There are a few important metrics you should be considered when measuring your content marketing efforts.

 

Unique page views: how many new people are seeing your content

Social engagement: how many people are engaging with your content on social media

Email signups: How many people are signing up as a result of your content.

Track these over time, and label your form fields so you can see where people are signing up. In Google Analytics you can set up goal conversions, this step is a bit more technical but once you have goals set up you can monitor conversion rates and then assign a value to your sign up.

  

To reiterate here’s what you need to know to build a basic content marketing strategy:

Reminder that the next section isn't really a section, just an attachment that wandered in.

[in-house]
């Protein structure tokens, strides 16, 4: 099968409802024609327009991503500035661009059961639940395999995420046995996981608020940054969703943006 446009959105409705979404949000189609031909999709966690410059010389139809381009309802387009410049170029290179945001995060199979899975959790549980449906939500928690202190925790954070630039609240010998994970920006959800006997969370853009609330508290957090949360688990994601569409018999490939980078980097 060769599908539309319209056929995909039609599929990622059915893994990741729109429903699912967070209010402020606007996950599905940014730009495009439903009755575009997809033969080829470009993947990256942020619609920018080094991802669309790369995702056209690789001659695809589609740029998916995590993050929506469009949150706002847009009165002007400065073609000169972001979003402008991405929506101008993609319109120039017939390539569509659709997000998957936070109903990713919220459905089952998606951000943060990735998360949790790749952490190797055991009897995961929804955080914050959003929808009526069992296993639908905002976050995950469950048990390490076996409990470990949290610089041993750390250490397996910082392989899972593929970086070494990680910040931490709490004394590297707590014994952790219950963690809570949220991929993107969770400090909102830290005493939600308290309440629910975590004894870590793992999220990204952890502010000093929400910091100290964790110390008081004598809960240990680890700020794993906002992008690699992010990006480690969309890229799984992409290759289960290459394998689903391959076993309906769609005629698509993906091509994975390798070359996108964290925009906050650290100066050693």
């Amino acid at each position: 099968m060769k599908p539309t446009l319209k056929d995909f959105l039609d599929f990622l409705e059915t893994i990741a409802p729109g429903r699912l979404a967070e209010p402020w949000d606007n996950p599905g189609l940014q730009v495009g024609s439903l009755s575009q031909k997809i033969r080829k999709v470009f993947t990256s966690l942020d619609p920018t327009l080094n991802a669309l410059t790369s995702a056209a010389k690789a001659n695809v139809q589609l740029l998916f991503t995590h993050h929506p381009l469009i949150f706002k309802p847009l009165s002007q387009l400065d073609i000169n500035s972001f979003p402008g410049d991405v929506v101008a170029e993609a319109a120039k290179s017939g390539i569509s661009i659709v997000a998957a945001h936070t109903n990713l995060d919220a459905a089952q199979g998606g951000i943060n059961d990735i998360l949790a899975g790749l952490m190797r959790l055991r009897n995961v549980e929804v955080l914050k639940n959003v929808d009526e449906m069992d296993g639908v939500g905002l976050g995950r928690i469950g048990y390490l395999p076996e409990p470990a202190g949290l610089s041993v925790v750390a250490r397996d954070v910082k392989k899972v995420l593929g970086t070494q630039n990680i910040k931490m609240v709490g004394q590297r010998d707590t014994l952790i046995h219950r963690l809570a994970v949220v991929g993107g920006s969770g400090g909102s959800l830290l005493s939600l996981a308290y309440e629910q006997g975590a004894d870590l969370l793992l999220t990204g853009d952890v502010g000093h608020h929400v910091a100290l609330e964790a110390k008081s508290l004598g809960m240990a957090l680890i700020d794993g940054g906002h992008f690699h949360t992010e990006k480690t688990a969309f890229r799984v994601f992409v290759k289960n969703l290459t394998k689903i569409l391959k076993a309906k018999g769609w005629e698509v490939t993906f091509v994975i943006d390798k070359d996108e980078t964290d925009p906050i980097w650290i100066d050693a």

1. Write about problems your audience has

2. Create evergreen content so it is always relevant

3. Create an editorial calendar so you know what is being posted and when

4. Do some research on where your audience spends their time online and prioritize those channels

5. Prioritize consistency over quality but don’t sacrifice quality. Make sure it's engaging.

6.Track unique page views, email signups, and social engagement for a base-line level of how your content is performing. We will write another in-depth post about tracking your content marketing ROI so stay tuned for that!

 

If you have any questions regarding content marketing strategy or anything along that nature feel free to email us at hello@ghostit.co. Enjoy the podcast!